After Whole Foods, Equifax, Deloitte and so many other companies were hacked, it's important to go back to the fundamentals of compliance. Compliance standards are the basic steps organizations are required to follow to be deemed 'secure' by auditors; however, don't fall into the trap of thinking that being compliant means that you're secure - you're not. Follow the steps, below, to improve your operations and compliance practices!
Separating Fact from Fiction
The biggest problem surrounding compliance is often the misconceptions attached to the idea. Many people mistakenly assume that they can simply go through a checklist, implement a few changes, and become compliant. Once they’ve hit the bottom of the checklist, their job is done: The business is both compliant and secure.
This approach couldn’t be further from the truth. Although it’s very tempting to think that the checklist encompasses all that ever needs to be done, the fact is that getting an auditor to sign off on your certificate does not mean your business is secure. In many cases, it may not even mean an organization is compliant! The auditor might just be giving your firm points for your efforts to become compliant. Clearly, you can’t simply assume that your job is done simply because you receive a pass.
The Unending Circle
The first step to undoing the damage of these misconceptions is to put the idea that compliance is ever “finished” to bed. Unlike some tasks, there really is no endpoint, as being compliant is an ongoing process. It does not stop once you’ve received certification from an auditor. It doesn’t end when you’ve implemented all the recommendations in a standard, or checked off all the required items in a new piece of legislation.
But what more can you do? The answer should be obvious. Compliance is never truly complete even if you receive a pass on an audit; chances are that your firm still has work to do in implementing new measures, updating procedures, or ensuring that you stay up-to-date with revisions to the standards you’re required to follow. Even if your business is compliant with every aspect of a standard, it’s likely that there will be changes to that same standard, often before the date of your next audit. For example, substantial revisions to the NERC CIP standards came into effect in July 2016, replacing older versions. Businesses that were once compliant with NERC’s recommendations must review the revised standard to determine what new measures they need to implement to ensure they remain compliant.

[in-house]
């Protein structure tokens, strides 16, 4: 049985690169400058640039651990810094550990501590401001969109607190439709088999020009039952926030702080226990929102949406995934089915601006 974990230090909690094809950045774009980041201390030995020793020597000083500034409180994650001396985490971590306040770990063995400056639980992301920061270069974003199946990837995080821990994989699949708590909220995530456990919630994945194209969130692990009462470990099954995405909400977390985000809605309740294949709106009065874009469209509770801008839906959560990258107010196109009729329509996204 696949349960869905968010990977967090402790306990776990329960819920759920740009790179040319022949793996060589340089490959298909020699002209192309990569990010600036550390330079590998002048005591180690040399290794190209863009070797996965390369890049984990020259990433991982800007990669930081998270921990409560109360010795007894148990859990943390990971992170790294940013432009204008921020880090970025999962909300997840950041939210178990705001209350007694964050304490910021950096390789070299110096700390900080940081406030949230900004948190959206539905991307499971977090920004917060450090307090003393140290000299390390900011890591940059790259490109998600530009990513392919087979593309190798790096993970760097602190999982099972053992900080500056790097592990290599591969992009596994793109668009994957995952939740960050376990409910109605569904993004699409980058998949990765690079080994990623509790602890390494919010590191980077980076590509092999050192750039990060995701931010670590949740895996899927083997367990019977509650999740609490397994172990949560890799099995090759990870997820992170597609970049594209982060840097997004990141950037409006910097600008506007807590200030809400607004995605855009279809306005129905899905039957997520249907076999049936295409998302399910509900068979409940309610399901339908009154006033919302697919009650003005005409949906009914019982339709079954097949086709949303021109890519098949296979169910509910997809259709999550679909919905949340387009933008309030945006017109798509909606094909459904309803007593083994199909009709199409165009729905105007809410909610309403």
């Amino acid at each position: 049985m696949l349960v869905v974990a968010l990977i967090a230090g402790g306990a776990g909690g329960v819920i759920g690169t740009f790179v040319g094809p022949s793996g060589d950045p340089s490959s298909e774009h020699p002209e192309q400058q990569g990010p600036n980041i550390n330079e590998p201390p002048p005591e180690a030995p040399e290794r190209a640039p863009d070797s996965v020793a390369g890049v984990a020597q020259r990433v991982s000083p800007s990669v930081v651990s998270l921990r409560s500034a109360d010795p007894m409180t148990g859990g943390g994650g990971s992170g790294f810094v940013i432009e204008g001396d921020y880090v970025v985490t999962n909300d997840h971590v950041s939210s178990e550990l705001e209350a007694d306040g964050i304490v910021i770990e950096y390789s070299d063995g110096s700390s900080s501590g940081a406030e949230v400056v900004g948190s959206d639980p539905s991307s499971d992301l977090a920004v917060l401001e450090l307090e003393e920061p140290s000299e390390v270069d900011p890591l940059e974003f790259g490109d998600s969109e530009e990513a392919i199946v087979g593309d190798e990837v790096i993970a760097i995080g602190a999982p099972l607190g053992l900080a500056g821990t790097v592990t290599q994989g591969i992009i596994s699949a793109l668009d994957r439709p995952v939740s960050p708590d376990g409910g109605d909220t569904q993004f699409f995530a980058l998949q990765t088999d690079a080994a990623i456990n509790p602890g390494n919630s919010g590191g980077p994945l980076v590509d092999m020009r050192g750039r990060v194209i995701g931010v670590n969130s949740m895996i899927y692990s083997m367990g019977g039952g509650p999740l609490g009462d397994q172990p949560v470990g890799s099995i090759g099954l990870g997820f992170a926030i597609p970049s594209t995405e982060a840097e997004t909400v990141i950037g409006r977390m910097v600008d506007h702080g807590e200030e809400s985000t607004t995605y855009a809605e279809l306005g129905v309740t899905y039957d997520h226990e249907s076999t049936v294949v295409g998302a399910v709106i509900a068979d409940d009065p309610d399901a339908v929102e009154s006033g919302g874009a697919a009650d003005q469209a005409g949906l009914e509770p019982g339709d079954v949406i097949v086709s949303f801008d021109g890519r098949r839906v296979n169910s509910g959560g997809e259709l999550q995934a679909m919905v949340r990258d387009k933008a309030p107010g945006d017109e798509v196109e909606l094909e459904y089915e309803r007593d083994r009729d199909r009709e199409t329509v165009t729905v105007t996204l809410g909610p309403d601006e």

A New Approach
Given that being compliant is an ongoing process, it’s clear that organizations need to follow a different approach.
Instead of assuming being declared compliant is enough, businesses need to implement compliance management. That means reviewing standards and requirements on an ongoing basis, continuing to implement new processes and procedures, and monitoring the environment for changes to standards and legislation. Compliance management software can help you manage this formidable task.
Just as organizations must implement security measures that go above and beyond the idea of being compliant, they also need to move beyond the mistaken idea that there is an endpoint to the process. Businesses that do so have a distinct advantage. Not only are they continually improving both compliance and security, they’re also better prepared for and aware of changes to standards.
The Bottom Line
Many businesses simply stop monitoring their compliance after they’ve received certification. They work with the faulty assumption that, by having an auditor declare them compliant, they’ve reached the end of the process.
But businesses that believe their duty ends with certification can find themselves in awkward legal positions when they’re caught unaware by regulation changes. At the end of the day, approaching compliance as an ongoing process is a much safer bet for your business.
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